The SEC and CFTC (collectively, the "Commissions") adopted a final rule reducing the margin requirements for security futures. The final rule harmonized the requirements regardless of whether such products are held in a futures account or in a securities portfolio margin account.
The final rule amends CFTC Rule 41.45 ("Required Margin") and SEC Rule 202.403 ("Required Margin") to lower the minimum margin requirement for security futures from 20 percent to 15 percent of the market value for each security future. The lower margin requirements would apply to security futures held in futures accounts and in securities accounts not subject to the portfolio margining rules.
The joint final rule will go into effect 30 days after its publication in the Federal Register.
CFTC Chair Heath P. Tarbert said that the lower margin requirements would make regulation of the security futures market "more efficient." Mr. Tarbert and SEC Chair Jay Clayton said that the joint final rule is a first step toward future collaborative regulatory efforts by the CFTC and SEC to help "jumpstart" the security futures market.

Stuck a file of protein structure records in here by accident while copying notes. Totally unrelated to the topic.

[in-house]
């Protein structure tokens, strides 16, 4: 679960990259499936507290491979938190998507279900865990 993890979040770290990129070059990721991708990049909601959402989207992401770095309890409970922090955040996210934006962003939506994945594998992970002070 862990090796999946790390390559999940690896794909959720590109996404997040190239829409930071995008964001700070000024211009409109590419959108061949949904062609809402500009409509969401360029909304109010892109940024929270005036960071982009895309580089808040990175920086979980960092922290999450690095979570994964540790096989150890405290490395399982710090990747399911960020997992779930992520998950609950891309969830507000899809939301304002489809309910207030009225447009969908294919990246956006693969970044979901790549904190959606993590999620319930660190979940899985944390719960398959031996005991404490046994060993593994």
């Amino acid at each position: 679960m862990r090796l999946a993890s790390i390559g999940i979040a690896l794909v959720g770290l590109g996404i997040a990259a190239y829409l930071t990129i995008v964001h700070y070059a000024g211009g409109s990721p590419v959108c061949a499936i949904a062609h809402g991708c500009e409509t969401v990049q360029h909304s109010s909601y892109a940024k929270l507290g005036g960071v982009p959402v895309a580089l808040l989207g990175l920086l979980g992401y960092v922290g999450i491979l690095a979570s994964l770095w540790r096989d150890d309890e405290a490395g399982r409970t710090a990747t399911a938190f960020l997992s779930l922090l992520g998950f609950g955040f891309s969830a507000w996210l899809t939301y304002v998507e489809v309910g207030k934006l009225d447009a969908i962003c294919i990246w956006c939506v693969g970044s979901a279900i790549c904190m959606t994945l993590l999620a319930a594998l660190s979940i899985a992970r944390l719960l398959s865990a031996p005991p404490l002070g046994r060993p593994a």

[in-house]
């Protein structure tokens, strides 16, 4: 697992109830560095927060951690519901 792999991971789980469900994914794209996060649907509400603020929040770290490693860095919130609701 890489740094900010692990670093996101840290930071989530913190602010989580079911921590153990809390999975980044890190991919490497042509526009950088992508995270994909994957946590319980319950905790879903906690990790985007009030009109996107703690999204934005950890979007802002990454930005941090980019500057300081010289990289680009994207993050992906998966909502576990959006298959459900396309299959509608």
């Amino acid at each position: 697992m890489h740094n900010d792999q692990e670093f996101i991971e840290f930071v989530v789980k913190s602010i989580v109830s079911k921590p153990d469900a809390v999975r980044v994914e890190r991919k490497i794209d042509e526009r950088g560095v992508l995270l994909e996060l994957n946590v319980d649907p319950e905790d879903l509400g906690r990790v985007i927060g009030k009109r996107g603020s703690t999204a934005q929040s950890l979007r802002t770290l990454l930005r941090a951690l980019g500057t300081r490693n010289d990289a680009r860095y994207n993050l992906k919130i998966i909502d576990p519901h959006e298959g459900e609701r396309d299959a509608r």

CFTC Commissioner Brian Quintenz noted that the only U.S. exchange with listed security futures recently discontinued its operations. Mr. Quintenz said that while the final rule will make trading security futures more cost-effective, further regulatory action may need to be taken, as trading security futures "may [still] not be sufficiently cost effective to make the product economically viable."
CFTC Commissioner Rostin Benham highlighted that there are currently no securities futures contracts listed for trading on U.S. exchanges. Mr. Benham stressed that the 15 percent margin requirements represent a floor and are "conservative" when taking into account the risk profile of security futures. Commissioner Benham noted that futures commission merchants and broker-dealers remain able to set higher margin requirements to adequately address any increased risks posted to security futures markets and customers.
CFTC Commissioner Dawn Stump expressed regret that the rule change took a decade to implement and will now be adopted without any immediate practical application. Ms. Stump criticized the Commissions for not permitting risk-based margining for security futures, noting (i) that this is permitted in Europe and (ii) the risks [are] "stifling" the security futures market.
CFTC Commissioner Dan Berkovitz agreed that the rule is "too late to be of any near-term benefit," and said it did not pose any new risks to the financial system.
The adopting release has a high ratio of release length to rule-text length (the 148-page release adopts two short sentences of changed rules) and an even higher ratio of length to practical applicability (148 pages to none, at least in the short term). Nevertheless, this release and the Commissions' ongoing consideration of cross-product margining represent an overall positive development for market participants active in trading in CFTC- and SECregulated products